Lucy Ferriss

Blog

I've called this blog "Travelin' Thoughts" in the past, because I kept it mostly as a journal to record impressions of new places and cultures. But in a way, it's still a place for traveling thoughts--ideas that move through and past me, and out into the world. Some of these are literary, some just about life. It's a good place to open up the conversation, and I welcome your thoughts and comments.

Bright Horses & Foreign Climes

March 04, 2020

I know, I know -- last time you checked in, my collection Foreign Climes was a top finalist for the Jordan Prize. So why I am announcing it as the winner of the Brighthorse Books Prize? Well, February was an exciting month. While I waited for the judge to make her final decision on the Jordan Prize, I traveled to north Vermont to sing world music with Village Harmony, a group I have loved for years. One morning between breakfast and Corsican paghjella, I checked my email and found notes from the redoubtable writers and editors Jonis Agee and Brent Spencer, informing me that I had been awarded the Brighthorse Prize. I was very happy to accept it, kept my mini-laurel as a finalist in the Jordan competition (Michelle Herman has now won that award, for her novel Close-Up -- Congratulations, Michelle!), and spent the rest of the weekend singing my lungs out.

Brighthorse is a new press out of the Midwest devoted to publishing books "that contribute to and honor literary culture." They publish high-quality books on demand, meaning that you never have to worry about going out of stock or keeping a moldering supply in your attic. I know they will do a beautiful job producing and distributing my stories. Some of you have read a few of those fictions. Here's what I had to say about them in my response to Brighthorse's questionnaire:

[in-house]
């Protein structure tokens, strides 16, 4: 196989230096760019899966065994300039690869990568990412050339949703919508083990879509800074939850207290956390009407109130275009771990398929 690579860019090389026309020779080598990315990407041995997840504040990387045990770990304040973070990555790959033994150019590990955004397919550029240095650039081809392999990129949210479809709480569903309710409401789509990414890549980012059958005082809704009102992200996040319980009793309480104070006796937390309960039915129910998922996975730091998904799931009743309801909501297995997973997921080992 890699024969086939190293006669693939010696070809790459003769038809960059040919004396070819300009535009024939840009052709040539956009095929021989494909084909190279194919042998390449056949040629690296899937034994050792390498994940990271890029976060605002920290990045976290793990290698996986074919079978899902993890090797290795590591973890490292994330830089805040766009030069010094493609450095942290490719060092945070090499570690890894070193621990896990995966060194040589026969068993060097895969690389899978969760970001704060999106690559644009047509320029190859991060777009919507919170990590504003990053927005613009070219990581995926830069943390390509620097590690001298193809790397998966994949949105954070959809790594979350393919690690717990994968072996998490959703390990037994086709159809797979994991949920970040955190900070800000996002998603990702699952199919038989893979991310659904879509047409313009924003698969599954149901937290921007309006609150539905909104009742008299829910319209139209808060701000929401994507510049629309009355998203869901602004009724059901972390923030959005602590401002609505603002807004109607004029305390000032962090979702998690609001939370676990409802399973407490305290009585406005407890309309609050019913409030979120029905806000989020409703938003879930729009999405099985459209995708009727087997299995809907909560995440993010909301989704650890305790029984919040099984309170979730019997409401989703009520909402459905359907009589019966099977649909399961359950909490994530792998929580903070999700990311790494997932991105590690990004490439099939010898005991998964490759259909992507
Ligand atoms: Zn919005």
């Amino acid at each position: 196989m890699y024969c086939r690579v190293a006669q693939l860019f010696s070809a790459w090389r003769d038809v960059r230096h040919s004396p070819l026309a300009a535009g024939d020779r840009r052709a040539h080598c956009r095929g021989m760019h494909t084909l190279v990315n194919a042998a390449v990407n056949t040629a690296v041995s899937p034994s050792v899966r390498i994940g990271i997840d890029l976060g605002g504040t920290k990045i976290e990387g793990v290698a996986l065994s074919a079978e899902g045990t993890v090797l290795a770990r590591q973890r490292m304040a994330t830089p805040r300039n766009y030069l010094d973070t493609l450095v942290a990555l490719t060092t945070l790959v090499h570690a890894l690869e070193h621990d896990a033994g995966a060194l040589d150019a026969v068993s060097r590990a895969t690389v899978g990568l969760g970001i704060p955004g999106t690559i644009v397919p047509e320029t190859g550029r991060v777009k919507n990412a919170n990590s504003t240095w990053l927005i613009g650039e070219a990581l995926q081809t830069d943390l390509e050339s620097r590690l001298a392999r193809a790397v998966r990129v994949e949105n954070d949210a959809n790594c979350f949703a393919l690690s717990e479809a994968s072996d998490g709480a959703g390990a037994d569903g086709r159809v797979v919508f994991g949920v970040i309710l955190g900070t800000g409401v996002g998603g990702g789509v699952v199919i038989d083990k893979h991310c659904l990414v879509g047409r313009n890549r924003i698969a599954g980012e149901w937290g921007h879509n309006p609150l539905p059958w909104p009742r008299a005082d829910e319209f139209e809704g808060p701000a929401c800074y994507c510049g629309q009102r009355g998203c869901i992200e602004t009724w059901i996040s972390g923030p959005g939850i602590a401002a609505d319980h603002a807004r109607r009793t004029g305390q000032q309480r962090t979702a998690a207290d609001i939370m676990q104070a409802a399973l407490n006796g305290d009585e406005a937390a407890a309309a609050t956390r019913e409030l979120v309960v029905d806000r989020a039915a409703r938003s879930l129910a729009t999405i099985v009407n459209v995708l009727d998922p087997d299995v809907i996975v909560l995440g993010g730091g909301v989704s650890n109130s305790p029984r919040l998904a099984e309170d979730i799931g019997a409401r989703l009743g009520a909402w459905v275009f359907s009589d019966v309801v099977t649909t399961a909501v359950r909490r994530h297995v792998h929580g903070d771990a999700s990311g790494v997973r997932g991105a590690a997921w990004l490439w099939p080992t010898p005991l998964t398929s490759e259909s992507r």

How far do we have to travel to come face to face with ourselves? Foreign Climes is a collection linked by place, or more exactly the strangeness of new places, new territories both geographical and psychological. It proceeds from a young person's sense of boundaries to an older person's breaking through boundaries -- and then beyond, to a voice that constructs the world by way of possibilities both found and left unexplored.

Some of these take their protagonists literally to strange, unsteady ground. A teenaged narrator travels from leafy North Carolina to the desert to engage in battle against a boy he calls "Minnesota," a stand-in for his parents' dissolving marriage. A Young Pashtun woman from northern Pakistan finds herself in cold New England amid the overwhelming landscape of her own desire. An American working abroad struggles to find her place in a relationship that seems unbound by language.

Other stories encounter alienation closer to home. A swaggering poker shark confronts a brutality unleashed by the exploitive nature of his world. A woman leaving her marriage finds an entire life in the lineaments of a house she'll never inhabit. A mother crosses a chasm to reach a son steeped in mania.

"People don't change," the poety Charles Olsen wrote. "They only stand more revealed." These stories reveal the heart and the potential of the people within them by thrusting them into those places of discomfort and exhilaration that leave us all naked before the world.

And with that, I'm off to the world of AWP, the Associated Writing Programs, which is holding its convention despite coronavirus in San Antonio, Texas. I'll be chairing a panel on "The Zeno's Paradox of Scene Writing and Other Strategies for Teaching Fiction." Looking forward to big skies.

Back to blog

Sign up to receive occasional email

I'll send you a copy of a new story I'm working on--and after that, one or two updates a year when I have news to share.

To prevent spam...
What is the opposite of left?